UA supports the consultation paper’s aim to respond to the rapid advancements in AI technologies by promoting a comprehensive approach that combines diverse learning and assessment methods (which may include the use of AI technologies) whilst upholding academic integrity and quality. Importantly, the document emphasises the need to integrate AI technologies to equip students with informed and ethical uses of such technologies as part of their learning and work. However, UA has several concerns with the consultation paper, including the intent, audience, structure and content. These concerns and key recommendations are outlined below.
UA recommends that guidance documents would be better based on a sector-identified need due to the cost-recovery arrangements implemented by Government: costs for guidance documents are recovered from the sector; therefore, TEQSA should be responding to a sector need before commencing any work on such documents. Whilst AI technologies are changing functions of learning and teaching in universities, there is yet no need for a regulator to be involved in learning and teaching innovation.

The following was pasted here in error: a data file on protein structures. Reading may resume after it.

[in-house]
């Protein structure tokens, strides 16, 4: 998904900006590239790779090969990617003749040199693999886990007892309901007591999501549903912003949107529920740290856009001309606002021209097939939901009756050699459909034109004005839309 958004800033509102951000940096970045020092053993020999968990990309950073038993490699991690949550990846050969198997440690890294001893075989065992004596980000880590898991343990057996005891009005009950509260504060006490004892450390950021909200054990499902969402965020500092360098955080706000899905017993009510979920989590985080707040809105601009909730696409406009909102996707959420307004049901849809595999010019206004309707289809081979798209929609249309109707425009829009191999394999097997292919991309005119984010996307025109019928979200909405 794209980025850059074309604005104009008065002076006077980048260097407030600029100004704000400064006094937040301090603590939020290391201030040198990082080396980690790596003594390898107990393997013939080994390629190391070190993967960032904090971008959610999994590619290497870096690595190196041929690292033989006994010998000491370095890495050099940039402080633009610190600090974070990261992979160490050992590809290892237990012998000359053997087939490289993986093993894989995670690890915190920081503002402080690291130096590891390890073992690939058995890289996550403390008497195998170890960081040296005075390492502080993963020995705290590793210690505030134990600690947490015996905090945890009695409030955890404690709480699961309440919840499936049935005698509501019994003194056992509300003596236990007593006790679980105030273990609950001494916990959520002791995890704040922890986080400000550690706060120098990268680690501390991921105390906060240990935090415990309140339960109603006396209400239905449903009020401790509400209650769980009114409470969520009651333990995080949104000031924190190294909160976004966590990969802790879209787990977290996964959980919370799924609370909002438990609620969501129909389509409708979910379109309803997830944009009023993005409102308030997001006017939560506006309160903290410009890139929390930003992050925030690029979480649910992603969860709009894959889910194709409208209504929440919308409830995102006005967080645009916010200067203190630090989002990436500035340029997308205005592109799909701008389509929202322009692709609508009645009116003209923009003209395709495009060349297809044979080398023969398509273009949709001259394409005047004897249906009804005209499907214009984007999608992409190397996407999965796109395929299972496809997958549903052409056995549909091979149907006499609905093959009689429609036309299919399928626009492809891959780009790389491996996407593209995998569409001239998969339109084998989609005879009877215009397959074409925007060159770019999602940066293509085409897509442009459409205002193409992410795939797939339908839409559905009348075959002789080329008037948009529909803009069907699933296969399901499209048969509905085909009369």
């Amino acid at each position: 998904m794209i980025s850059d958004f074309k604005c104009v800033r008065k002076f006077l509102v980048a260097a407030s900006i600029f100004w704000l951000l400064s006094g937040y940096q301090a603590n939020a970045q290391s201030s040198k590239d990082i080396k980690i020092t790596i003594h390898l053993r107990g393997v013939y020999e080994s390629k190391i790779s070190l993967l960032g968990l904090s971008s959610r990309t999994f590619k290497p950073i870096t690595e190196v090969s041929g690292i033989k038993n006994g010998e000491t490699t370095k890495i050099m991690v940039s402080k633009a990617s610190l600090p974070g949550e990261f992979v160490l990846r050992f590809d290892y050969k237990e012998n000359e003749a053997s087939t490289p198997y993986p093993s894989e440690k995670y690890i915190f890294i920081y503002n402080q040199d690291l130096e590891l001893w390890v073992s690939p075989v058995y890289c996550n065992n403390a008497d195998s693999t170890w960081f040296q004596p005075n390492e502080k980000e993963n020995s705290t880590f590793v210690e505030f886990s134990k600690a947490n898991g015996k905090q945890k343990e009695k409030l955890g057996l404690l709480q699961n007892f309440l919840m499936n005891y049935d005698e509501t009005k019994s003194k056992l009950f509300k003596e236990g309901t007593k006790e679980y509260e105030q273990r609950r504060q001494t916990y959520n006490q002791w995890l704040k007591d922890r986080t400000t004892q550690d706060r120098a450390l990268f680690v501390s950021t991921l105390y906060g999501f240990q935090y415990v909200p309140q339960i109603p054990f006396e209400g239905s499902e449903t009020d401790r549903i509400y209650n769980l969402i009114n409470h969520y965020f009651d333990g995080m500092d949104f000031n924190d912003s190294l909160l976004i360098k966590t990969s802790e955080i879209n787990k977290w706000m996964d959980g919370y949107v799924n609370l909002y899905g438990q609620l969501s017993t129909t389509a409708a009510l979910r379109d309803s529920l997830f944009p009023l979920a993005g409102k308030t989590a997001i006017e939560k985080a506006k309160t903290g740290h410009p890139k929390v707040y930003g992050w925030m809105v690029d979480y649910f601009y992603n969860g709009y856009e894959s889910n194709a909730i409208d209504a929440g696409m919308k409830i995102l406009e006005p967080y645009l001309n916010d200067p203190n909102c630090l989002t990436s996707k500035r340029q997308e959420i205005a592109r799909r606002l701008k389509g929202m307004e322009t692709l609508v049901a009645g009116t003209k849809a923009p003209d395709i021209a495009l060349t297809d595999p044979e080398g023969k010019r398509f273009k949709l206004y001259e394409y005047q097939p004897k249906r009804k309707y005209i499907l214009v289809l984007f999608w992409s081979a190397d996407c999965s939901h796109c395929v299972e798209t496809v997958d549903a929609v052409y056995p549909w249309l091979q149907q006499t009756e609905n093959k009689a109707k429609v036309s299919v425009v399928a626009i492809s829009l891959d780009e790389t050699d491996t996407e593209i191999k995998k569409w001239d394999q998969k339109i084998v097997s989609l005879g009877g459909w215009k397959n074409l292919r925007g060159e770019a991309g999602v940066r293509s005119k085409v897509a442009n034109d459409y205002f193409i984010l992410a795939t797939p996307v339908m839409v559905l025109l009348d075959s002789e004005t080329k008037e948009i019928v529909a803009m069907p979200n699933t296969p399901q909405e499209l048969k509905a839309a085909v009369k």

UA recommends any discussion of AI technology be incorporated into existing guidance documents, such as that on Technology-Enhanced Learning, Academic Integrity, Academic Quality Assurance and/or Course Design (including learning outcomes and assessment).
UA recommends that TEQSA remove prescriptive terms such as ‘non-negotiable’. Under the TEQSA ACT, activities designed for the purposes of quality improvement; building communities of practice and providing advice on ‘best practice’ to the higher education sector do not affect a provider’s accreditation or responsibilities. Language that implies a compulsory or regulatory response from the sector is therefore misleading and beyond the powers conferred by the Act. TEQSA should make efforts to ensure these types of documents are clearly understood to be recommended/suggested approaches designed to assist providers in engaging with artificial intelligence.
UA recommends that any future discussion papers should not, wherever practicable, include jargon and non-specific nomenclature, such as ‘artefact’, and in papers. This language makes the document’s purpose and scope unclear to the reader.